I stumbled upon this channel while looking for a recipe for Ital soup near the start of the lockdown and promptly ploughed through most of it in the space of a week. It’s creator, an amiable Canadian called Matthew, seemed to have a similar idea. Apparently, he was seeking Ital cooking classes in Jamaica and visited a rasta named Mokko in Sunning Hill at the eastern end of Jamaica, and from there a bond evolved and the channel was born.
The majority of episodes are dreamy montages of Mokko languidly preparing food over his oil drum stove, interspersed with footage of the yard and the stunning natural surrounds. Spliff Chats is a kind of series within a series and features Mokko dispensing his gentle wisdom to camera while puffing the herb.
Don’t build up things in your head
Don’t build up strife
Anything that will cause problems, leave it alone
Let it go free
When your mind is free, things go free
There is a simplicity to the family’s yard life. A gentle insight into lives of people that you don’t know but grow to care about.
Nuh Fuckry as Mokko would say.
I was given my first copy of The Face magazine by my mum’s boyfriend for Christmas in 1989. It has Ian Brown on the cover. I still have it. As a 15-year-old growing up in a drab Home Counties new town, its pages offered a vicarious lifeline into life beyond Bracknell and a glimmer into the glamour of other worlds. Between stories of clubs that I wouldn’t visit and pictures of clothes that I would never wear lay the writing of Gavin Hills.
As the former editor of the skateboard magazine R.A.D. (the first magazine of my youth) and a follower of my football team, he seemed like a gentleman with whom I would enjoy sharing a beer. That already remote possibility was curtailed completely as he tragically died in 1997 while fishing in Cornwall a few days after his 31st birthday and a day after my own.
From football to fashion to reportage from war torn locations such as Somalia and Sarajevo, all interspersed with candid and exceptionally touching takes on his struggle with depression, the book showcases the eclecticism of the subjects covered in his work and is matched by the quality of his writing, liberally peppered with pathos, honesty and humour.
I bought my copy of Bliss To Be Alive from Amazon. The inside cover has a stamp from Cumbia County Library. I apologise to those who frequent(ed?) that library and wished to read Gavin’s writing, but I assure you that I obtained it in good faith.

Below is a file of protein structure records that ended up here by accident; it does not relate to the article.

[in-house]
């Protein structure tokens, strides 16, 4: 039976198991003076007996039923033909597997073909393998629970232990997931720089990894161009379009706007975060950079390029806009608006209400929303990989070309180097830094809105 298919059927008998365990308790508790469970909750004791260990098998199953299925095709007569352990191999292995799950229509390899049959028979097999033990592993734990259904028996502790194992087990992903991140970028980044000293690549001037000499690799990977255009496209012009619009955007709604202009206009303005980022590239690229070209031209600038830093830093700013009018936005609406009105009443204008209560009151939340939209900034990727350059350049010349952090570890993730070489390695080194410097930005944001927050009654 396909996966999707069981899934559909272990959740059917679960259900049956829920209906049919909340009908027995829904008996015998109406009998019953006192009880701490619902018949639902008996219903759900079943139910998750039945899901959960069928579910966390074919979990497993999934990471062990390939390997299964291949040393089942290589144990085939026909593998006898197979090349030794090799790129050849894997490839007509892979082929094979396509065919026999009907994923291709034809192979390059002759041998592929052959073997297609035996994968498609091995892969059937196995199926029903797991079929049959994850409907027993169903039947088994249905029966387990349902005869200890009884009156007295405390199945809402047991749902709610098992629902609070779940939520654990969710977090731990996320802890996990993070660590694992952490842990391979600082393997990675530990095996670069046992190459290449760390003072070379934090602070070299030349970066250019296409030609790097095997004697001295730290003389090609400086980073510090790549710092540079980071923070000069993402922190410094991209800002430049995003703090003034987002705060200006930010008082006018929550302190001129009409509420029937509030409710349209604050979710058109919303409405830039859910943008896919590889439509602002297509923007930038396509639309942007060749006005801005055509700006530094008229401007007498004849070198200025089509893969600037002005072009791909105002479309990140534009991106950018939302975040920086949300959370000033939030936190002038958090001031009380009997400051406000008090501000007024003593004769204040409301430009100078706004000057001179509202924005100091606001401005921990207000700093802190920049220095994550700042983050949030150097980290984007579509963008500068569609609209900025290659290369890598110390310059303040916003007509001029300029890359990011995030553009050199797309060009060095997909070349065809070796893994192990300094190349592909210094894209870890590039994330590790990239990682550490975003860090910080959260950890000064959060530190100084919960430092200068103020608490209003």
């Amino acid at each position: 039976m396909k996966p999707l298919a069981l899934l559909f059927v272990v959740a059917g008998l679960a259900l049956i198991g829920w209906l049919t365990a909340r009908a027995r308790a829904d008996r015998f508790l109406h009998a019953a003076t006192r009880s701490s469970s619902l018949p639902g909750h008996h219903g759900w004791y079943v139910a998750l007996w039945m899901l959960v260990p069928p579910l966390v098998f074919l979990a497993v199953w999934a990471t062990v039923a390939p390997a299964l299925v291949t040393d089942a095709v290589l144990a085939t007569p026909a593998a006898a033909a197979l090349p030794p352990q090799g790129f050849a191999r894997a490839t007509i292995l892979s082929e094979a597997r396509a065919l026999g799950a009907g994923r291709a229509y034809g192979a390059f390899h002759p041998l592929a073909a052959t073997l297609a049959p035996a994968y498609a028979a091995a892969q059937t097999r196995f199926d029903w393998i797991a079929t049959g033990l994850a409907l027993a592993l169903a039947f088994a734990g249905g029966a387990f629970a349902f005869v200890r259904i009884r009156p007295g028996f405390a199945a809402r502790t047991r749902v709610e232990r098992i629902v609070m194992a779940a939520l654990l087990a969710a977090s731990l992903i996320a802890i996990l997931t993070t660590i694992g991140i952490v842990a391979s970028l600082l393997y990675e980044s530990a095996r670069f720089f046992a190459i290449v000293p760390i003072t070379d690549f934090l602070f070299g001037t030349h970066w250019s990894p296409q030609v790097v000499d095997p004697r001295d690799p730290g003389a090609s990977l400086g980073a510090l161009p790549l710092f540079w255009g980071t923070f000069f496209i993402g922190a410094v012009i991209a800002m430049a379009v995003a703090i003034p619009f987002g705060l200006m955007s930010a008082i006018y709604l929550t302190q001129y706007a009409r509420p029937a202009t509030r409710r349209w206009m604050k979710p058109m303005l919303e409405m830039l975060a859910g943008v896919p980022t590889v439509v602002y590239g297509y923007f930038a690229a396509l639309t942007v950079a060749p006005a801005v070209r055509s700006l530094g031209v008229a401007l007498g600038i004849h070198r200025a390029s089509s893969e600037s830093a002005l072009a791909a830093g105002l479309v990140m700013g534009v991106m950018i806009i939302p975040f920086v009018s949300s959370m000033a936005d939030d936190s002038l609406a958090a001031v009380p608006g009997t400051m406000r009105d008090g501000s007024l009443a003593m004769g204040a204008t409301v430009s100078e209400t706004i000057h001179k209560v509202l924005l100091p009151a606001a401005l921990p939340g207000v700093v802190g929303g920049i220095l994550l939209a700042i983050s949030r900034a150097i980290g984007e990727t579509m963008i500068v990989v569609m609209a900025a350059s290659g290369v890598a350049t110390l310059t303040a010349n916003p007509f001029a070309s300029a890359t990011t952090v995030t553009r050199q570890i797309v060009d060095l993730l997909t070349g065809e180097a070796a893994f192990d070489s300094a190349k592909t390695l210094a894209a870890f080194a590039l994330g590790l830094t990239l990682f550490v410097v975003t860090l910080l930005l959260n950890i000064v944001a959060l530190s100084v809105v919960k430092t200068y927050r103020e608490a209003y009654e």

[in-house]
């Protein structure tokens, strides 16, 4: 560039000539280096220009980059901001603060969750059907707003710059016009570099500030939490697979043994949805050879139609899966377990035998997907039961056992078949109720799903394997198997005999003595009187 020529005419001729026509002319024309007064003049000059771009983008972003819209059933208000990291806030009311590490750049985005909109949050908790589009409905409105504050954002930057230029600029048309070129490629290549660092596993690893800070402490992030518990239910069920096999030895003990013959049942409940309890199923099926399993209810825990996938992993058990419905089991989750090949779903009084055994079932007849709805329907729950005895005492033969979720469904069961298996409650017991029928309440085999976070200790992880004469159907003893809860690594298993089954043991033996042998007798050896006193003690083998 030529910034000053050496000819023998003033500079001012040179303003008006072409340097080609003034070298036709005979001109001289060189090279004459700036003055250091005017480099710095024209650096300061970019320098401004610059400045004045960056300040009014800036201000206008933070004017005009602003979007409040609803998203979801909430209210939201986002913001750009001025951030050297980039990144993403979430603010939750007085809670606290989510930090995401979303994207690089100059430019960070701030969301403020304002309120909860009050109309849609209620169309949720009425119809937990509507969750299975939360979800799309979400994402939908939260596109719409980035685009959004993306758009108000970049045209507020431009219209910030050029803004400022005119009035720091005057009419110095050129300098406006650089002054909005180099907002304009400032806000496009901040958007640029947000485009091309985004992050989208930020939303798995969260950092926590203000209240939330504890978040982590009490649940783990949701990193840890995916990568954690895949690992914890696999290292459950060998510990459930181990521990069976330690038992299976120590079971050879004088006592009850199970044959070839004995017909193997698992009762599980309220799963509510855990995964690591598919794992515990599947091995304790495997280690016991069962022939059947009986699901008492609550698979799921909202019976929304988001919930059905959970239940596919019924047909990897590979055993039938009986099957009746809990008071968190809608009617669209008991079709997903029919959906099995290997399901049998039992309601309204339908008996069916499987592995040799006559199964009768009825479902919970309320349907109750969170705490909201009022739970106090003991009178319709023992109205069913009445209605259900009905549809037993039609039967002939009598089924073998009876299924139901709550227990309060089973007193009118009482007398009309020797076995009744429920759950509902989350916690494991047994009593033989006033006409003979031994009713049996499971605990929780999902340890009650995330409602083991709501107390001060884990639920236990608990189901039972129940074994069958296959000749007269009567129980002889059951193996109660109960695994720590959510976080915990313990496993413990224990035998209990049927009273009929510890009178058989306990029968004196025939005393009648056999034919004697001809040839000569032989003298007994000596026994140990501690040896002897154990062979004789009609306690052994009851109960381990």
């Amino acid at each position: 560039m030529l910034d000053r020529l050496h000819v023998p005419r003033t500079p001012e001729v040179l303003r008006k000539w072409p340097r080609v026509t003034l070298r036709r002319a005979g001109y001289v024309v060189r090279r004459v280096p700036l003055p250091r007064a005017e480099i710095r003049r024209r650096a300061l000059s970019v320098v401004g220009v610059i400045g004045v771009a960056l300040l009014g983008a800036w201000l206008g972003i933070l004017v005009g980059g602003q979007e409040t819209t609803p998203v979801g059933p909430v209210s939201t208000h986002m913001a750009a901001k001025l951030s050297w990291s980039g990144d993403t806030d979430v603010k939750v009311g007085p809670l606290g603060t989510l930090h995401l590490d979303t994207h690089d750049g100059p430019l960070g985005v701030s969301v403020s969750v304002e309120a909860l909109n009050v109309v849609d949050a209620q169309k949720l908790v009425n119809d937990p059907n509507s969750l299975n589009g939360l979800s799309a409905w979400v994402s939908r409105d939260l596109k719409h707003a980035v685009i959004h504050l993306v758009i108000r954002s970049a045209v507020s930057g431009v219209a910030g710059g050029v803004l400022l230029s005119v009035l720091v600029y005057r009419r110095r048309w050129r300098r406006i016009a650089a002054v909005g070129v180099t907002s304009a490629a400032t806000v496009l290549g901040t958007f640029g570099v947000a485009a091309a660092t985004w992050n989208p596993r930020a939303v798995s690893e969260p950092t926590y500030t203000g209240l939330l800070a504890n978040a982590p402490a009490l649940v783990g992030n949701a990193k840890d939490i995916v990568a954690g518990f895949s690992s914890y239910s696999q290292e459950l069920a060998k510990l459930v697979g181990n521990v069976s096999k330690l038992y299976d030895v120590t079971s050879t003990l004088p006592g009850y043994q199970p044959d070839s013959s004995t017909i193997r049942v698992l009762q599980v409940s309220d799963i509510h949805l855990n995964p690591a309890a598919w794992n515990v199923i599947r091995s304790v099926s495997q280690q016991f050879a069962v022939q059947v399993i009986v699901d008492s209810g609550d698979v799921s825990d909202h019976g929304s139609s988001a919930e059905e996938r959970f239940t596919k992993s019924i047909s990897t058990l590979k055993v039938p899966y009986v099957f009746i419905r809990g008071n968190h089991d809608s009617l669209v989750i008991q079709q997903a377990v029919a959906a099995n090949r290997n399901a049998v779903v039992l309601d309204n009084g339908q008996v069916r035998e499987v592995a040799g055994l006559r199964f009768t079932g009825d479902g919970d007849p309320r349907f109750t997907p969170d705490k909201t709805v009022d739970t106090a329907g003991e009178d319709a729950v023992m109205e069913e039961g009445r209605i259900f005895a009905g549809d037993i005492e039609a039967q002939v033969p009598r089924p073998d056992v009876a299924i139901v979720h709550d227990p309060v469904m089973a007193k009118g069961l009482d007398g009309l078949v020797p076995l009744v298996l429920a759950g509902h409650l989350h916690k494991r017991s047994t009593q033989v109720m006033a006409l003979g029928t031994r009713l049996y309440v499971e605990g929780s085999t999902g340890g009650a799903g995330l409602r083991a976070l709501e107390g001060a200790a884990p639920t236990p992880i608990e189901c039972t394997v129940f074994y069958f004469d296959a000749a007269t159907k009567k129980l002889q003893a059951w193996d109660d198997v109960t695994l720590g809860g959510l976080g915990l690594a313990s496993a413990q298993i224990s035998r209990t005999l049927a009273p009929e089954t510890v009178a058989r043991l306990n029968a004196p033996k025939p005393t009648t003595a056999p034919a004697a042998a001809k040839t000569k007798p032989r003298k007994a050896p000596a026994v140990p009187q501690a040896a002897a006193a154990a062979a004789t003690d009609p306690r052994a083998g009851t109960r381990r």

Tom Wolfe / Bonfire Of The Vanities
This was on the aforementioned magazine’s best of 1989 list, though I think I initially bought it on the superficial premise that I had read in another review that it contained multiple mentions of trainers. This turned out to be misleading (I think Wolfe favours shoes over sneakers) but ultimately did not detract from my enjoyment.
I didn’t read it at the time, but found it years later at my mum`s, dug it out and ploughed through it during lockdown. Wolfe’s background in journalism seeps into his writing and his work is meticulously researched and full of detail. Bonfire Of The Vanities contains themes of privilege, race, class, identity, justice – or lack of – all sadly retaining relevance in current times and the wide cast of characters gives it the feel of a novel of The Wire.
Bruce Pascoe / Dark Emu
This had long been on my to-read list and was kindly lent to me during lockdown. Dark Emu is the author`s attempt to redress the false representation of Australia’s past and to provide a “truer history”, as Pascoe himself puts it. Through examination of the colonial accounts of Aboriginal people and the journals of early explorers, Pascoe meticulously sets about correcting misconceptions about how Aboriginal people led their lives and challenging the widely held perception of them solely as nomadic hunter gatherers, showing them to be able agriculturalists with structured societal systems.
He further asserts that Aboriginal people had a concept of government in Australia over 100 000 years ago, though in stark contrast to what we now understand from that word, it was decided that everybody would have a house, everybody would have enough to eat and everybody would be included in the culture.
The book serves as a reminder of the terrible crimes inflicted upon humanity and the land and as an invaluable insight into how we can live our lives more attuned to nature – an important lesson in how we can organise our society in an alternative way, one that lessens the negative impact upon the planet and its people.
Though many mixes were enjoyed alongside deep dives into my own collection, I often craved a voice to accompany the music. These three worked wonders in keeping me company amidst the lonely.
A special mention also to Cedric Woo – Everything he touches resonates deeply.
Despite never having been here, or even having a desire to visit, I came to Ibiza more than 14 years ago after a long stint in Sydney to teach English and Media Studies at the international school. Now I mostly cook and concurrently do some word joining.